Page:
Sunday, 12 April 2015

Changes of season

During the Easter holiday, we have visited Taunton, Cambridge and a few places in Norfolk. Now, I have already mentioned my first chiff chaff of the year in my blog last week, but there have been substantially more changes that I've been noticing.

The first has been the crocus, one of my favourite flowers, passing its center stage position to the primrose, both wild and cultivated. They have gone from being slightly folorn, like this example in Taunton at the beginning of the two week break, to prolific blooms all over the place now. It goes to show what a significant change only two weeks have made to our plant life.

Unfortunately, these blooms came too late for one of our beehives at school. Although one is big and happy, the other hive seems to have starved, despite us providing it with food. Whilst checking the hives during the holiday, I also saw that our oystercatchers have returned, all three of them. Perhaps we will get see them breed successfully this year...

Other changes have been not only been due to the season, I feel, but perhaps to a change in food availability. Growing up in Cambridge, I can always remember the flocks of house sparrows and starlings we would have in the garden and nesting under the tiles of the house next door, along with a few blue and great tits. Now, my parents garden is host to a full range of birds, 15 species I counted on our Easter weekend visit, including a male black cap; a bird I rarely see and one neither of my parents had ever seen before. Is this due only to my suggestion of putting out sunflower hearts as a food source? Or is it due to the development of areas of previously 'un-utilised' land that has driven them into the city and gardens for food?

Our birdfeeders outside our flat in Norwich are bursting with life now too. The green finches have returned post winter; we have at least two healthy looking pairs, with squabbling males and nonchalant females, with the odd copulation on the fence. A few goldfinches have finally crept back in after the winter months, and our first ever chaffinches, who are clearly not used to using bird feeders, have arrived. I was distracted from my school work only a few days ago by a feisty long tailed tit who had decided to perch on the window frame and peck at our windows, sounding like he was asking to be let in.

I'm looking forward to the arrival of more birds as the migrants continue to arrive, but the botanical spectacle I'm now waiting for is the explosion of bluebells at Foxley Woods...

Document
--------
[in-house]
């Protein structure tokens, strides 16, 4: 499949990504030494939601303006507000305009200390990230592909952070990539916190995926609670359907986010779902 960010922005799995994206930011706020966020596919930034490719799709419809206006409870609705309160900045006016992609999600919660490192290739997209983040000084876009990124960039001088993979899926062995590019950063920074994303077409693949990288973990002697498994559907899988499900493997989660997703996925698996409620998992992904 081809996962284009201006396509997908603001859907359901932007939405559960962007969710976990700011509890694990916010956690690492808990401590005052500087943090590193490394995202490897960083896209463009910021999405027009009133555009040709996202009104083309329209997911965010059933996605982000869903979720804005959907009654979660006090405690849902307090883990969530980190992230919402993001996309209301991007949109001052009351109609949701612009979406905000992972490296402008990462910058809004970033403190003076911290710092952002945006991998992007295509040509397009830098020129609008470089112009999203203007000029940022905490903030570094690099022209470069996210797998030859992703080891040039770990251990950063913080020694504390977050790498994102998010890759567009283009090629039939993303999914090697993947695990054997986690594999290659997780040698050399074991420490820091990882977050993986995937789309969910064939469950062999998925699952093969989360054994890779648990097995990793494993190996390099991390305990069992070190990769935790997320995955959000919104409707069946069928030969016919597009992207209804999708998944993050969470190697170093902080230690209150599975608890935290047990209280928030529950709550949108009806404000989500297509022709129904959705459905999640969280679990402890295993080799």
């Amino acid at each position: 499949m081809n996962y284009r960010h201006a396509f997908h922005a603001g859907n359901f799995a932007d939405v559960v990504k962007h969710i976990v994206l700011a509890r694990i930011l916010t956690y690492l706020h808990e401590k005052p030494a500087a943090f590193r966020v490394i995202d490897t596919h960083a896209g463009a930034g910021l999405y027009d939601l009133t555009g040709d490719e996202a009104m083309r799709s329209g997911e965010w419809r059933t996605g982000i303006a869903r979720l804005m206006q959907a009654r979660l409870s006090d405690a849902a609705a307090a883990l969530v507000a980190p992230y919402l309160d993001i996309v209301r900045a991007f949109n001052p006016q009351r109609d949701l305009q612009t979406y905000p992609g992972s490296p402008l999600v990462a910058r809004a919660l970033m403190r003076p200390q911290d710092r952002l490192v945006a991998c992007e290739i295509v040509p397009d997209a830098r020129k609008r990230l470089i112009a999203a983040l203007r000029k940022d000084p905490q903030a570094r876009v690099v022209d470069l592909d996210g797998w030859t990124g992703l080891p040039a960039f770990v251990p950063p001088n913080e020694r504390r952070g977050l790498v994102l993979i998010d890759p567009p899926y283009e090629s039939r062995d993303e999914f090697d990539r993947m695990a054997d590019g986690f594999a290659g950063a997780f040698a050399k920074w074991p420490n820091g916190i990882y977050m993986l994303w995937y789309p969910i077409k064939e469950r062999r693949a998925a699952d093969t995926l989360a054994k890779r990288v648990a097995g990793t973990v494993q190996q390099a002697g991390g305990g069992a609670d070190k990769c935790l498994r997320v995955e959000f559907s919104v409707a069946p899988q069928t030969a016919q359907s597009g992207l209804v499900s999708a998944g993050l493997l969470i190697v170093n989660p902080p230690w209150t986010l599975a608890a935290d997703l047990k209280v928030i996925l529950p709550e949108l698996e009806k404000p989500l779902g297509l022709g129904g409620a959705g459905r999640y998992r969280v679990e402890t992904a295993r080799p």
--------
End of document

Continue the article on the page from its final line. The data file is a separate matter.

Monday, 6 April 2015

The First Chiffchaff

It's Easter and it appears spring is all around. On a visit to Pensthorpe with a dear friend a few days ago, from the moment we entered the woodland to the time we left the reserve we could hear the same familiar call of spring and summer: "chiff-chaff... chiff-chiff-chiff-chiff-chaff". This was my first of the year and, for me, it is one of the harbingers of spring.

We had fun, as per usual, feeding their captive collection of wildfowl, but the real treats were when we reached the 'wild' end of the reserve and watched from hides and walked through woodland. A small muntjac trotted past us, seemingly oblivious to our presence. Oystercatchers also seemed to feel the vibe of spring, as what appeared to be one sneaking up on another, turned out to be a more amorous encounter...

Across the several lakes and from the hides at the scrape, we spotted numerous other waterfowl; tufted ducks in good numbers, avocets preening and dabbling, shelduck sporting their shocking red bills and lapwing beginning to perform their tumbling display flights with their beautiful bubbling call. Pretty little barnacle geese were also sunning themselves on the grass, and beneath the captive white naped cranes, we spotted two mottled brown eggs. Their is something joyous about witnessing these early stages of life being 'created', and seemed especially fitting for a trip preceding Easter weekend.

Another befitting Easter symbol was the tiny baby rabbit, which could easily have fitted on the palm of my hand, who could only be betrayed by his hiding place in the fork at the base of a tree by his two hind feet jutting out. Apart from that, in colour, it was perfectly camouflaged, so I hope it escaped the beady eyes of any passing predator. This bunny was just outside the woodland hide, where we were treated to flocks of chaffinches, listening to their spinking calls, greenfinches calling "zveeeeeee", the sweet drumming of a great spotted woodpecker who also momentarily flew into view, a treecreeper who came tantalisingly close to the viewing panel and many of the other usual woodland birds hoovering up seeds.

Walking through the woodland, we played a game of hide and seek with both chiffchaff and nuthatch, both of whom would fly into sight and disappear among the shadows of branches and twigs, making us doubt our own vision, until they would appear again, just a little further along and vanish almost as instantly. A small dynasty of goldcrest played the same game with us, softly calling in their high pitch tones, they would only betray themselves occasionally by zipping from one branch to another.

At the end of our visit, we decided to enter the aviary where turtle dove and bearded tits can be found. Never having seen either of these species in the wild, I find the purring of turtle doves strangely electrifying; so familiar, yet exotic compared to our other doves. Bearded tits I adore, and are one of the species that I long to see in the wilds of Norfolk. However, I couldn't resist an 'awww' shot of this couple snuggled together in front of the nesting reeds. I may make these my 2015 challenge to see in the wild.